However, my immediate impression is that the analysis is inaccurate, even misleading. Echoing the preference of historians and social scientists for the type of activist, progressive president exemplified by either Roosevelt,  Prof. Gilbert appears to be saying, in effect, Coolidge had great promise; he was considered a progressive governor of Massachusetts and began his presidency as an active shaper of legislation, but then an episode of depression threw him off track and he became the sleepwalking,  inactive president we know from the history books.

In other words, only a depressed and disengaged individual could possibly have steered the country the way Coolidge did after 1924; it could not have been by choice, inclination or principle that Coolidge made the decisions he did; he would have acted differently if he had been in full command of his senses. I believe this assessment to be wrong. My impression from reading transcripts of his weekly press conferences, for one, does not suggest a depressed and disengaged individual. Rather, president Coolidge was guided by his interpretation of the limited constitutional function of the presidency and by his noninterventionist political philosophy.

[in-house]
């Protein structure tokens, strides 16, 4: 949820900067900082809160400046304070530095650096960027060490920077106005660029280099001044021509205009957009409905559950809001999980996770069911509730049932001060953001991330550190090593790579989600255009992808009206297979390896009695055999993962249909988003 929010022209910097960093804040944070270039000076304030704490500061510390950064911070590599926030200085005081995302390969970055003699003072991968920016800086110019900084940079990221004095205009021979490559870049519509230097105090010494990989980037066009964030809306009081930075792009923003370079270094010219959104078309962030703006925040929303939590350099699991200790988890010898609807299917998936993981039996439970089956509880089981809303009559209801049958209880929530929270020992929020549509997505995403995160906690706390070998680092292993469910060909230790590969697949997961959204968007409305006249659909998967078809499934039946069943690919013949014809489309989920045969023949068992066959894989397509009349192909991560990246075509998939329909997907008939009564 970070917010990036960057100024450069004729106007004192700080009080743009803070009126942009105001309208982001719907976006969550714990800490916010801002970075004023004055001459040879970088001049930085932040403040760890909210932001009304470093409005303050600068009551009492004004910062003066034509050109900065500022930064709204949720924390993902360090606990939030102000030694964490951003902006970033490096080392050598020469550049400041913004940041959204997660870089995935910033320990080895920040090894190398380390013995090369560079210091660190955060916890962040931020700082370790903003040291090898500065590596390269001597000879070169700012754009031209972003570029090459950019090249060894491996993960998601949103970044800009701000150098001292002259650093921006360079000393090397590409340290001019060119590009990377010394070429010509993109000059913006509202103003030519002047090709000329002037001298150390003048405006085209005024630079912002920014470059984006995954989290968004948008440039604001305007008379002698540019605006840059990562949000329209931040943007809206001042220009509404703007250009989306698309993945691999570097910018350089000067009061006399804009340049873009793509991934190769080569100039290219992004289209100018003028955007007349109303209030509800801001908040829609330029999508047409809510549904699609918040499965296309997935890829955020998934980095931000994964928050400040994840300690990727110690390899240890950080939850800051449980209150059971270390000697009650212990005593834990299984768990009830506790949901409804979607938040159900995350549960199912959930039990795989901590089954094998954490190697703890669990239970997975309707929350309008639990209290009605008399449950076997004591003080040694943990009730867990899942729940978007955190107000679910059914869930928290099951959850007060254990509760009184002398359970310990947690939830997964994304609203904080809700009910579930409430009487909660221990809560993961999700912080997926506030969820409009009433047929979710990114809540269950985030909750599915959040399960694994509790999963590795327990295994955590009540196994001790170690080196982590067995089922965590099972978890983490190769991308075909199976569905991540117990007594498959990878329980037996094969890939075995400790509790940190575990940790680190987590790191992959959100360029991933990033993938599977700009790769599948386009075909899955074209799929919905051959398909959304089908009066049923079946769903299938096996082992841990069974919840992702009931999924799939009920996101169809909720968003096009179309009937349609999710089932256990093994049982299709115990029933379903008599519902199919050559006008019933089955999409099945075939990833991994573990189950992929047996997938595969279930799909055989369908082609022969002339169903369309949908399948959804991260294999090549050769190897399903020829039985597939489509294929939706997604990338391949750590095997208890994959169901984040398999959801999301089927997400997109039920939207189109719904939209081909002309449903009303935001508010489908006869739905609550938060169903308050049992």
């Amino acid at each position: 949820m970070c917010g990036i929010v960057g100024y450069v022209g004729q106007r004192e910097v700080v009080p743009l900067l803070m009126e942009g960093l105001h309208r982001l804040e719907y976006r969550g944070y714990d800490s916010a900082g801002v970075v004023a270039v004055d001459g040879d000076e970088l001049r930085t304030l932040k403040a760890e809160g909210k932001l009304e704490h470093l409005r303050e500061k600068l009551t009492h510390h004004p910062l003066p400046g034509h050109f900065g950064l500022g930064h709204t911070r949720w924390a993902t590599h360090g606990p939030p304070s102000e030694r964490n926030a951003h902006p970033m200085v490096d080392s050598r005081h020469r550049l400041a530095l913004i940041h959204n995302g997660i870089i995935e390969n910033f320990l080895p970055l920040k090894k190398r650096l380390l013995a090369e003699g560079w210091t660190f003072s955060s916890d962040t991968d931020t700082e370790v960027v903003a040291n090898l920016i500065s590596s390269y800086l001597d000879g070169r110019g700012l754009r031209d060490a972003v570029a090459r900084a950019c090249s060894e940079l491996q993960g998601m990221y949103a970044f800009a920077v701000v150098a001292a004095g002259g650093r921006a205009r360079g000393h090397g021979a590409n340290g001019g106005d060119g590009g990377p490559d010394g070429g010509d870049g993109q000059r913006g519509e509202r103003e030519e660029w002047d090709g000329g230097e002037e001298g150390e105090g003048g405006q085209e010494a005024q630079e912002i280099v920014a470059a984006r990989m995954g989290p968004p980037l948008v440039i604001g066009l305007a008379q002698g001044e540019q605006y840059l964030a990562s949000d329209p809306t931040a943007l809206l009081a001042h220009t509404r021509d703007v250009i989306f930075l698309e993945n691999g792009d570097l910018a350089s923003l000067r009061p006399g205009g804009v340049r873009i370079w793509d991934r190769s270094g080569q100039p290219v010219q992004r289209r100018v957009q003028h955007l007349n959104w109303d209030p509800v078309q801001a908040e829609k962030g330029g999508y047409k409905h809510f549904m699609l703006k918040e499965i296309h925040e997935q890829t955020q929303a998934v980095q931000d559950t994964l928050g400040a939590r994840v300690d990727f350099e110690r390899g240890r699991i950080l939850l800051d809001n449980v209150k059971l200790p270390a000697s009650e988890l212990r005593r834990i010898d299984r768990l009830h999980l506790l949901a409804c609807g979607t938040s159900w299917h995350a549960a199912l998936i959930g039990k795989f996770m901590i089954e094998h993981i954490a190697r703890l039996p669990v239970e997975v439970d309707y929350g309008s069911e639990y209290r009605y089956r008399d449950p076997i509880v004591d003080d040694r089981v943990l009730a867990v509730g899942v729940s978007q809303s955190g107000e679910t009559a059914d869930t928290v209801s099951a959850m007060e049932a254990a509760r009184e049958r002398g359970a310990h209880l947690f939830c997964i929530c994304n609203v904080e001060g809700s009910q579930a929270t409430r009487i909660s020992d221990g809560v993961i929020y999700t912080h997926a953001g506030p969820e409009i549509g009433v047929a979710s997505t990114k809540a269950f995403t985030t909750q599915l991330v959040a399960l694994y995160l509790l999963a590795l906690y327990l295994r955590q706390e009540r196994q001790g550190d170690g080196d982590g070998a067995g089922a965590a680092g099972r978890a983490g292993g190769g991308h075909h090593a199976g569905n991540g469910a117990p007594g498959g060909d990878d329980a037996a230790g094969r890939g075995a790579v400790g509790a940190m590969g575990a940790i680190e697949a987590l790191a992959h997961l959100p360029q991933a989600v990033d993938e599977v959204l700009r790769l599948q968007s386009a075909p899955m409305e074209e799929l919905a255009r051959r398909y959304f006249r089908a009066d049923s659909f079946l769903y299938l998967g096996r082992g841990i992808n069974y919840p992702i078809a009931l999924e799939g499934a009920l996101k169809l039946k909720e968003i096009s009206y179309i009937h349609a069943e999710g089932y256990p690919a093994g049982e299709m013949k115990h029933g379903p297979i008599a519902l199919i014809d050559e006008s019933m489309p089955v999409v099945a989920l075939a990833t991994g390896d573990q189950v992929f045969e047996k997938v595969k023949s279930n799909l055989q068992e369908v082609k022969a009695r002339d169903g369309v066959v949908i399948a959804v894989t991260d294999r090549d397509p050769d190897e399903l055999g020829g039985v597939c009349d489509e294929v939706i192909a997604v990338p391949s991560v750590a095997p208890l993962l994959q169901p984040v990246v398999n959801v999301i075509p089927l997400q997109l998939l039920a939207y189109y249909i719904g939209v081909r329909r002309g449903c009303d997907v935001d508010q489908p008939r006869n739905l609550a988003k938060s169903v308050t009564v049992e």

“Torment and tragedy” will be continued.

Coolidge Museum and Education Center

President Calvin Coolidge’s hometown and boyhood home of Plymouth Notch, Vermont, has been called the best- preserved presidential site in the nation. Unfortunately, the visitor center is not open year-round (the one and only time I was in the vicinity, the center had not yet opened for the Summer) and the facilities are not really commensurate with the importance of the 30th president. Today, we are accustomed to lavish Presidential Libraries, but the Presidential Library System was not enacted into law before 1955, and Coolidge’s successor, Herbert Hoover, was the earliest president whose life and career was represented by such a facility.